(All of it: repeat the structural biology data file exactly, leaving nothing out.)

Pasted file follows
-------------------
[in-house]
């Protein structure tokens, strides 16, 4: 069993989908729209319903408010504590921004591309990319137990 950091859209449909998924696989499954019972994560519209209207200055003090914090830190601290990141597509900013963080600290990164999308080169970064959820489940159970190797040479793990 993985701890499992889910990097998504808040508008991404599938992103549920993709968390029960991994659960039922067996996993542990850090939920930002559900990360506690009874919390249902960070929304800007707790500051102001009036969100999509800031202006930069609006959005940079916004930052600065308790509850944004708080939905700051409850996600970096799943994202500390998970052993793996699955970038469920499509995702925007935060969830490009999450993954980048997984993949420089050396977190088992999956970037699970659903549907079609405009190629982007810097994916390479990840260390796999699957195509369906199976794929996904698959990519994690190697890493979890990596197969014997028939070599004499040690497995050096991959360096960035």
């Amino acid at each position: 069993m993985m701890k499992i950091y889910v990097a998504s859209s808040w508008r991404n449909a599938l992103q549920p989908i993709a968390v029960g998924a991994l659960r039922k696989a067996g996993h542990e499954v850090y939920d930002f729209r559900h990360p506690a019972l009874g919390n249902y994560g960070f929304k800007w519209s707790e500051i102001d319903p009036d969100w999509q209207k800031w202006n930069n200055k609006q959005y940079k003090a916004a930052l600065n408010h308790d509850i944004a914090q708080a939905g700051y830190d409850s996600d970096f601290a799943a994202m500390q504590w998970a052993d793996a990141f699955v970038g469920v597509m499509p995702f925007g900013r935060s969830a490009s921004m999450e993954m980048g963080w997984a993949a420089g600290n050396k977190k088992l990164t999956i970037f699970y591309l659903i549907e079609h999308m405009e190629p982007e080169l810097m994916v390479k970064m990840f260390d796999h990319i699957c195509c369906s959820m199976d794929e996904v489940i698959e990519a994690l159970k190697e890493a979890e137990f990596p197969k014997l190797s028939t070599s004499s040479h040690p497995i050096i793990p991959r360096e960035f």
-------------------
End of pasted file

[in-house]
């Protein structure tokens, strides 16, 4: 069993989908729209319903408010504590921004591309990319137990 950091859209449909998924696989499954019972994560519209209207200055003090914090830190601290990141597509900013963080600290990164999308080169970064959820489940159970190797040479793990 993985701890499992889910990097998504808040508008991404599938992103549920993709968390029960991994659960039922067996996993542990850090939920930002559900990360506690009874919390249902960070929304800007707790500051102001009036969100999509800031202006930069609006959005940079916004930052600065308790509850944004708080939905700051409850996600970096799943994202500390998970052993793996699955970038469920499509995702925007935060969830490009999450993954980048997984993949420089050396977190088992999956970037699970659903549907079609405009190629982007810097994916390479990840260390796999699957195509369906199976794929996904698959990519994690190697890493979890990596197969014997028939070599004499040690497995050096991959360096960035």
């Amino acid at each position: 069993m993985m701890k499992i950091y889910v990097a998504s859209s808040w508008r991404n449909a599938l992103q549920p989908i993709a968390v029960g998924a991994l659960r039922k696989a067996g996993h542990e499954v850090y939920d930002f729209r559900h990360p506690a019972l009874g919390n249902y994560g960070f929304k800007w519209s707790e500051i102001d319903p009036d969100w999509q209207k800031w202006n930069n200055k609006q959005y940079k003090a916004a930052l600065n408010h308790d509850i944004a914090q708080a939905g700051y830190d409850s996600d970096f601290a799943a994202m500390q504590w998970a052993d793996a990141f699955v970038g469920v597509m499509p995702f925007g900013r935060s969830a490009s921004m999450e993954m980048g963080w997984a993949a420089g600290n050396k977190k088992l990164t999956i970037f699970y591309l659903i549907e079609h999308m405009e190629p982007e080169l810097m994916v390479k970064m990840f260390d796999h990319i699957c195509c369906s959820m199976d794929e996904v489940i698959e990519a994690l159970k190697e890493a979890e137990f990596p197969k014997l190797s028939t070599s004499s040479h040690p497995i050096i793990p991959r360096e960035f």